Big Decisions: Signing Ales Hemsky

There are those who believe that the Edmonton Oilers made a mistake when they re-signed pending unrestricted free agent Ales Hemsky to a two-year/$10 million contract extension just under one year ago.

Those people are wrong. The Oilers made the right decision.

What Have You Done For Me Lately?

One of the more difficult parts of assessing a player is recognizing when a short-term trend is likely to continue or stop. At the time the Oilers re-signed Hemsky, he had played 47 games, scored just five times, and recorded 21 assists. He also had a minus-14 rating. The five goals quickly became a punch line, as pundits joked that the Oilers gave Hemsky ‘a million for every goal he scored.’

The problem was that Hemsky’s dismal performance stood in such stark contrast to his previous work in the NHL. The following are Hemsky’s basic statistics from the five years preceding 2011-12, as well as an average 47-game segment from that span. The last row has Hemsky’s numbers as of the date the Oilers re-signed him.

The difference is striking. Hemsky’s shots were down by a third, the number of shots taken that went in were down by half, and his assist totals were down by one-third.

The reasons for the slump are open to debate. But the Oilers needed to decide whether or not Hemsky’s rough 2011-12 represented the new normal for him, or if it was a temporary lull after which he could be expected to return to his traditional levels of production.

Hemsky’s played 36 games since then; I don’t think the answer is 100 percent clear yet.

It’s Not A Choice, It’s A Lack Of Options

The other issue, one that was obvious at the time, was that somebody was going to play Hemsky’s minutes. At the time, it was not possible to know that the Oilers would end up drafting first overall and picking Nail Yakupov, but even if they had known that ahead of time it would have been folly to expect a fresh-faced rookie to step in and add the kind of scoring Hemsky is capable of.

The free agent market was just as miserable. In terms of established offensive talent, there simply weren’t a lot of options. The Oilers could have gone hard after Zach Parise, or they would have been stuck trying to attract a Ray Whitney, Jaromir Jagr, Alex Semin or Jiri Hudler to town.

Right now, it looks like the 41-year old Jagr would have turned out pretty good. He got a one-year, $4.55 million contract from Dallas. The simple fact is that to replace Hemsky, the Oilers would have been forced to gamble that they could attract one of the few scoring options on the market, and they would be spending roughly the same money.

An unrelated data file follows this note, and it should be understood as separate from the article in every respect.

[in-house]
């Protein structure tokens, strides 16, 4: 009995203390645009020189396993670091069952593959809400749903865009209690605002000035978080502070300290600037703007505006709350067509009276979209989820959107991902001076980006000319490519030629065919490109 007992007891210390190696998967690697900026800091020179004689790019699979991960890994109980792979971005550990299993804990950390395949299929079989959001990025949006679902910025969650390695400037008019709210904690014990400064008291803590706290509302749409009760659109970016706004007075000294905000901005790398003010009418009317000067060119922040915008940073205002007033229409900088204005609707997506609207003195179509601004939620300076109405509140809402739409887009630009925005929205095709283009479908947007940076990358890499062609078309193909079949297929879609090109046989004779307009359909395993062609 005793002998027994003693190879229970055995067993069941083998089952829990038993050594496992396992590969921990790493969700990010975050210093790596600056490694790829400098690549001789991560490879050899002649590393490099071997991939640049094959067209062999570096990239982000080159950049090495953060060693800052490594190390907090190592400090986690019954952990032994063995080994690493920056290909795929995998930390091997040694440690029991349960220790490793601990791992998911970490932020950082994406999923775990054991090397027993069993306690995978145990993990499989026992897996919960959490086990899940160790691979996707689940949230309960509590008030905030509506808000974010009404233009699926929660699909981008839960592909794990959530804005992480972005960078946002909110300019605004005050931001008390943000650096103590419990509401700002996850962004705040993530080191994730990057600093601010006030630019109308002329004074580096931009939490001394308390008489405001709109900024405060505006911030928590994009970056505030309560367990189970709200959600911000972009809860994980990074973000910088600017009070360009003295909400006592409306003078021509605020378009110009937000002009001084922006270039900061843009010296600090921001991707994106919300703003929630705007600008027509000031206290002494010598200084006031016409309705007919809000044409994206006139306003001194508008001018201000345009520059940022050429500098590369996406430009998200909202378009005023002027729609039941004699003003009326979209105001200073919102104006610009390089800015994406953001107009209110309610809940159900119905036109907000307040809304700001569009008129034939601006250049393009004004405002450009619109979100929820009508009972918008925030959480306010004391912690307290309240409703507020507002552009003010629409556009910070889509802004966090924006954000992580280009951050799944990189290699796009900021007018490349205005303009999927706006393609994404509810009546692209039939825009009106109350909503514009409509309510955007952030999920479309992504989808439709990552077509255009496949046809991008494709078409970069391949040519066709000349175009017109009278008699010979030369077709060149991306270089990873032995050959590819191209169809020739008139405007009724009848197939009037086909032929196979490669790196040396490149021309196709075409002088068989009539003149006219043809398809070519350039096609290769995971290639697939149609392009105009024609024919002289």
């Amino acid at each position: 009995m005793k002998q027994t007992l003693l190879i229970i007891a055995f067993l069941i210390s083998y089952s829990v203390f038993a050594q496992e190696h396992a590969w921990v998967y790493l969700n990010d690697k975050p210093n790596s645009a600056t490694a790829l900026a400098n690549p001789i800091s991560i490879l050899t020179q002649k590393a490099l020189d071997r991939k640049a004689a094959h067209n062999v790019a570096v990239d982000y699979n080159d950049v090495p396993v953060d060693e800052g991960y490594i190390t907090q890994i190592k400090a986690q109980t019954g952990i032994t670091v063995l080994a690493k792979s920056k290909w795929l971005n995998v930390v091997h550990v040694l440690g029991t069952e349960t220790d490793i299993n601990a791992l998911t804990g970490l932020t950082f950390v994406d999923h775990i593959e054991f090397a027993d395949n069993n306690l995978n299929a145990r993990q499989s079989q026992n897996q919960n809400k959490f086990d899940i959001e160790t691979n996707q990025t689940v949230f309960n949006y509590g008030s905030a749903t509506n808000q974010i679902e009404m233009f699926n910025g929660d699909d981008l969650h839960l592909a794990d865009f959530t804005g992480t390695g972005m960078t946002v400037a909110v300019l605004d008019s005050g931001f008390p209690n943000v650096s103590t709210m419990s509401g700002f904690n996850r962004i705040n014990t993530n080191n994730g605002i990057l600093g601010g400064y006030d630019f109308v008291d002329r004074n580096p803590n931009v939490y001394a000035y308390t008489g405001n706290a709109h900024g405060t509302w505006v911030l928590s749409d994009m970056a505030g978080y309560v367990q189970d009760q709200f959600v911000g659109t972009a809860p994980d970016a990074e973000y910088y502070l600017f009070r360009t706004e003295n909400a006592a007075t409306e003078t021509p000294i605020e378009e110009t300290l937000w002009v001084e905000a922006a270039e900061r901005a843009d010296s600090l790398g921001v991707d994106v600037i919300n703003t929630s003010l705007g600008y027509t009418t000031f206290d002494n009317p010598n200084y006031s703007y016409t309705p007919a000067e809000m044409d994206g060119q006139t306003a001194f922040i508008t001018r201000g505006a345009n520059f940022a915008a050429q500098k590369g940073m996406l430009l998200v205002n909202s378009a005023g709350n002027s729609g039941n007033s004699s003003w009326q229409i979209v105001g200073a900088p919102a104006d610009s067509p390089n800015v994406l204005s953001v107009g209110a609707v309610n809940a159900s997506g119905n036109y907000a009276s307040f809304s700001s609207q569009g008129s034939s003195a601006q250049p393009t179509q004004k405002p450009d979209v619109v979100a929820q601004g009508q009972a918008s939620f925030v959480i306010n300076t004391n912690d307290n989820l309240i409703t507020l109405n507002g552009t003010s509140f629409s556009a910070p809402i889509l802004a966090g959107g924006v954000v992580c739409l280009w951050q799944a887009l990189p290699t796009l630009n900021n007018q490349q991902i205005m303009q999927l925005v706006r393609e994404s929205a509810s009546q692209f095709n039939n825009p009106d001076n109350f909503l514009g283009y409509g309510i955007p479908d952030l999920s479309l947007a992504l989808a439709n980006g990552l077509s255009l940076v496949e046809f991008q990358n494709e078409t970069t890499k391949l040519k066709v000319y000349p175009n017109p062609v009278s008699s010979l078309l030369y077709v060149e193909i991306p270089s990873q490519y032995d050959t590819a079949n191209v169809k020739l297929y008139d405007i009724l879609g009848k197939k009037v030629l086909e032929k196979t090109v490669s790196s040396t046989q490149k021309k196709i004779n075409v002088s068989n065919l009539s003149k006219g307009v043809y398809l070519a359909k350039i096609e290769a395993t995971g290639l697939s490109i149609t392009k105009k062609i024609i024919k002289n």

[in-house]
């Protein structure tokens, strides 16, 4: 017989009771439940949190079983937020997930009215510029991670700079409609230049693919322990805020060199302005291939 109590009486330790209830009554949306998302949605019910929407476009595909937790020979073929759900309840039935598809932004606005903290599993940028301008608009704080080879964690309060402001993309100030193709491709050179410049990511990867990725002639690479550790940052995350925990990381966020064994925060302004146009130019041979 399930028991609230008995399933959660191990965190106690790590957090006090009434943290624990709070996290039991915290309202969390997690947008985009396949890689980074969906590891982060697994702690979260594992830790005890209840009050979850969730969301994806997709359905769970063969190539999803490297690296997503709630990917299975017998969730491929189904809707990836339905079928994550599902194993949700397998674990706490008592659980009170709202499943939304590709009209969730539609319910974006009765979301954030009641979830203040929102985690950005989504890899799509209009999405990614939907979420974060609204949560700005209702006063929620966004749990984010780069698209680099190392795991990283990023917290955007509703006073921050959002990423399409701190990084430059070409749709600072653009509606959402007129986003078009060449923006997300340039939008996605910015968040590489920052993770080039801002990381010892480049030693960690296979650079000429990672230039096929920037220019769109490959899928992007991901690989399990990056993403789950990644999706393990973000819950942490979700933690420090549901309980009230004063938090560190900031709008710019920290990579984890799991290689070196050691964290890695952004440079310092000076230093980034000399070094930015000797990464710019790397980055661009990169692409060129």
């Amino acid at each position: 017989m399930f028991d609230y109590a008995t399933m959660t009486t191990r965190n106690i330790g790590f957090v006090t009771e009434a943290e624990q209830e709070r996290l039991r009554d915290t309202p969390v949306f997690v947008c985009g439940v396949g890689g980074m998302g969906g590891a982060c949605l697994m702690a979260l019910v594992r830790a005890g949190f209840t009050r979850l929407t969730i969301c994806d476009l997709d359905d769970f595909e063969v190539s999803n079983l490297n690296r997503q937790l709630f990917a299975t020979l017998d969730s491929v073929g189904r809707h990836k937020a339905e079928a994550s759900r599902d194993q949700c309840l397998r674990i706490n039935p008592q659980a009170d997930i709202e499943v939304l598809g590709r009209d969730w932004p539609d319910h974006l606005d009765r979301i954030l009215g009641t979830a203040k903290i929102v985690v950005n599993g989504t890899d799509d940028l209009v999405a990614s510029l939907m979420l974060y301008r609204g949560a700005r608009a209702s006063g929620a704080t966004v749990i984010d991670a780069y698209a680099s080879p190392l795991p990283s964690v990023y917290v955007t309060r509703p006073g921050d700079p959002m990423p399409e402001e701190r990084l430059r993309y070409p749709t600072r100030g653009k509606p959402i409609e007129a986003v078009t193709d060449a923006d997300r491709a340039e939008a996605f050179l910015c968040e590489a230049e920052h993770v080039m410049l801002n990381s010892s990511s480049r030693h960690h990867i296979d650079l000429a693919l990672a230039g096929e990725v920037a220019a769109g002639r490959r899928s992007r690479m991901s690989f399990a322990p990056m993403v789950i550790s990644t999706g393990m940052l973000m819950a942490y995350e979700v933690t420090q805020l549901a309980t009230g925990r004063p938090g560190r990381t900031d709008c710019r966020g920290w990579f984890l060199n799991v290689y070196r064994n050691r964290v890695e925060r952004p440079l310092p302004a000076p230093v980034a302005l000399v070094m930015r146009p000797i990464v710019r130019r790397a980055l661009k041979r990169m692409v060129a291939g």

Alternatively, they could have let Hemsky go, and made a second line out of some combination of Ryan Smyth, Magnus Paajarvi, Teemu Hartikainen or Linus Omark (since at the time it seemed likely they would be picking after the Yakupov selection). While a possible choice, at some point the ‘dwell in the NHL basement and collect draft picks’ phase of a rebuild has to give way to a ‘make the team better’ segment, and keeping Hemsky was a necessary first step.

The Long Run

The Oilers opted to sign Hemsky to a bridge deal – they gave him money, but not term. His $5 million per season was a respectable figure, but the Oilers only committed to it for two seasons – allowing them flexibility if Hemsky failed to return to form, or if the combination of youth on expiring contracts/a falling salary cap (keep in mind that Hemsky was signed before the new CBA came into being) forced the team to shed dollars. It was a sensible choice at the time, and it looks pretty good in retrospect.

It seems likely that at some point in the near future, Hemsky will be a casualty of the salary cap, and the internal difficulties of keeping a trio of right wings – Hemsky, Yakupov and Jordan Eberle – in the system long-term. Hemsky’s the oldest of the group, and his injuries over the years have doubtless made the team hesitant to write him into the long-term plans. At this time next year, the Oilers will face the same decision they did a year ago – to sign Hemsky to a new deal, to trade him at the deadline, or to hang on to him and lose him for nothing in the summer.